Kif Leswing, CNBC:
Apple CEO Tim Cook on Tuesday criticized pending antitrust regulation in the U.S. and Europe, saying that some of the proposed policies would hurt iPhone user privacy and security.
Cook contended in a speech at the IAPP Global Privacy Summit in Washington, D.C., that regulator efforts to force Apple to allow iPhone users the option to install apps from the internet, called sideloading, could lead to a scenario where users can be tricked into installing malware and software that steals user data, citing reports of malicious apps on Android, on which sideloading is currently allowed.
Natasha Lomas, TechCrunch:
But the Apple CEO soon sought to intertwine threats to user privacy — which he’d suggested are countered by giving users more controls to make tracking them harder — with the broader issue of security threats, such as posed by malware like ransomware — going on to argue that security as an overarching bolster for privacy isn’t helped by giving users more control over the choice of third-party software they can download.
On the contrary, Cook argued, giving users a choice to step outside the “rigorous security protections” he suggested Apple has baked into the App Store (via the app review process) — by letting iOS users sideload apps or even choose to use a non-Apple app store entirely — would ultimately reduce their control by removing a “more secure choice.”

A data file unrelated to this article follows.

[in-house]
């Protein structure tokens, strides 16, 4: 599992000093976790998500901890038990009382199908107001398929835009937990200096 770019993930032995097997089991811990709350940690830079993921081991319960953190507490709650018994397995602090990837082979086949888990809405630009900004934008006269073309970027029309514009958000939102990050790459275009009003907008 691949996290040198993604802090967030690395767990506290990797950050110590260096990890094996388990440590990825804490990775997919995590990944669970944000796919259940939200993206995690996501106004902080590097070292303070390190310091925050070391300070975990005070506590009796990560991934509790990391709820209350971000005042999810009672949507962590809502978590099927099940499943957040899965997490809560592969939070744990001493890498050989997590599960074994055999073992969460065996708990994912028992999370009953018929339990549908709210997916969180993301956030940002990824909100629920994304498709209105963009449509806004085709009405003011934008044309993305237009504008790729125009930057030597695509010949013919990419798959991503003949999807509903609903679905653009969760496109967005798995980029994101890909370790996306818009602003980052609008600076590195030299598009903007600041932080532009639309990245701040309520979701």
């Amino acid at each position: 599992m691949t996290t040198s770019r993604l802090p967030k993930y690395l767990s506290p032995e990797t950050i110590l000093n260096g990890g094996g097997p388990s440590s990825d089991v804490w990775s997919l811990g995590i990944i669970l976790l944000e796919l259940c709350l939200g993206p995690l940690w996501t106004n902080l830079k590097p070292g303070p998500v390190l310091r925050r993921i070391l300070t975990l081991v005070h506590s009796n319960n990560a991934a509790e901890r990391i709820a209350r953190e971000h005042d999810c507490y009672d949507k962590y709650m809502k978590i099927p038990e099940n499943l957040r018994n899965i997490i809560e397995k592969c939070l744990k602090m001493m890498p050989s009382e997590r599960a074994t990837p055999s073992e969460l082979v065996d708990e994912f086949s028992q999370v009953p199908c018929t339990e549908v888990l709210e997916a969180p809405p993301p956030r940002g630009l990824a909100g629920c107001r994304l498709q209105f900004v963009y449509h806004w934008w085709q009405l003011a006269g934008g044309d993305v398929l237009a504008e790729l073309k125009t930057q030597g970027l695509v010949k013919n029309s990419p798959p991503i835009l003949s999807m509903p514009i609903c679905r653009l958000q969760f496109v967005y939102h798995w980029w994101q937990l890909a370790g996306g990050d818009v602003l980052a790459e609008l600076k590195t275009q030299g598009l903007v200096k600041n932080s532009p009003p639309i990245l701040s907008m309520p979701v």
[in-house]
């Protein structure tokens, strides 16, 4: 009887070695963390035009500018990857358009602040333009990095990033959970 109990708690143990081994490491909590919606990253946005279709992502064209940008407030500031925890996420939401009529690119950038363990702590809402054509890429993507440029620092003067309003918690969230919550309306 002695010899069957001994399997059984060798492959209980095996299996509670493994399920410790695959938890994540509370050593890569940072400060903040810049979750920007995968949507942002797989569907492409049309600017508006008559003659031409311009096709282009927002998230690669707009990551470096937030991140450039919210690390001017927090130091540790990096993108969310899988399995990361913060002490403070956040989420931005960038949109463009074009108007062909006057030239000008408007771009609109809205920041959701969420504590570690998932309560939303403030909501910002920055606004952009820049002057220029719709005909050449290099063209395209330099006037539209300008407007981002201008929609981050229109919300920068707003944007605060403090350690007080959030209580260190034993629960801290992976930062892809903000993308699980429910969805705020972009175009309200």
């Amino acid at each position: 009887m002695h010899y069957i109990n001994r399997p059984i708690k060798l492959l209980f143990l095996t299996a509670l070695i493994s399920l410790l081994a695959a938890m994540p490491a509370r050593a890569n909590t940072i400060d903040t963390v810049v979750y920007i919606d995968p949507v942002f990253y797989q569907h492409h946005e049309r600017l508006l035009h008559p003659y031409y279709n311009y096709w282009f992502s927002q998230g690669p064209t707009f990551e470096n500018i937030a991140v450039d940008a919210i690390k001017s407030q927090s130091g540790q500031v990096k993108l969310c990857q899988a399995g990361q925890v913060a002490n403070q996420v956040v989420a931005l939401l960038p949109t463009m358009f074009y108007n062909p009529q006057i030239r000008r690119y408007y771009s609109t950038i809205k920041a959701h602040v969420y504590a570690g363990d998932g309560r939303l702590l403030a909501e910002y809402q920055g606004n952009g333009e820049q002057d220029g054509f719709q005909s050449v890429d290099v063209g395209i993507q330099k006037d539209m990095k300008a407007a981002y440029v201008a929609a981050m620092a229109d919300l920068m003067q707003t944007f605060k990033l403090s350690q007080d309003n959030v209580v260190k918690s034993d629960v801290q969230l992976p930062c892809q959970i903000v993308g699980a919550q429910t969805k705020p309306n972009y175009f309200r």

“I fear that we could soon lose the ability to provide some of those protections,” he suggested, framing looming competition-focused regulations as a risk to both “our privacy and security.”
We are deeply concerned about regulations that would undermine privacy and security in service of some other aim. Here in Washington and elsewhere, policymakers are taking steps — in the name of competition — that would force Apple to let apps onto iPhone that circumvent the App Store through a process called “sideloading”.
One could argue Apple’s resistance to this also serves to preserve its platform control status quo in the name of privacy. I believe Cook is deeply passionate about increasing user privacy and sees the current app distribution policies on iOS and iPadOS as the best balance between users’ interests and those of third parties. But those arguments are somewhat undermined by the financial and competitive benefits Apple reaps when it controls both the platform and its software distribution mechanism.
That is unfair: Apple has valued user privacy long before it even had an App Store or this distribution model. But it sure looks like a conflict of interest now.
Also, kudos to Cook for reminding people of the boring but essential benefits of end-to-end encryption for features like storing HomeKit videos in iCloud. We were reminded just recently how important it is to reduce access to user data — even by service providers. If only that applied to all iCloud data.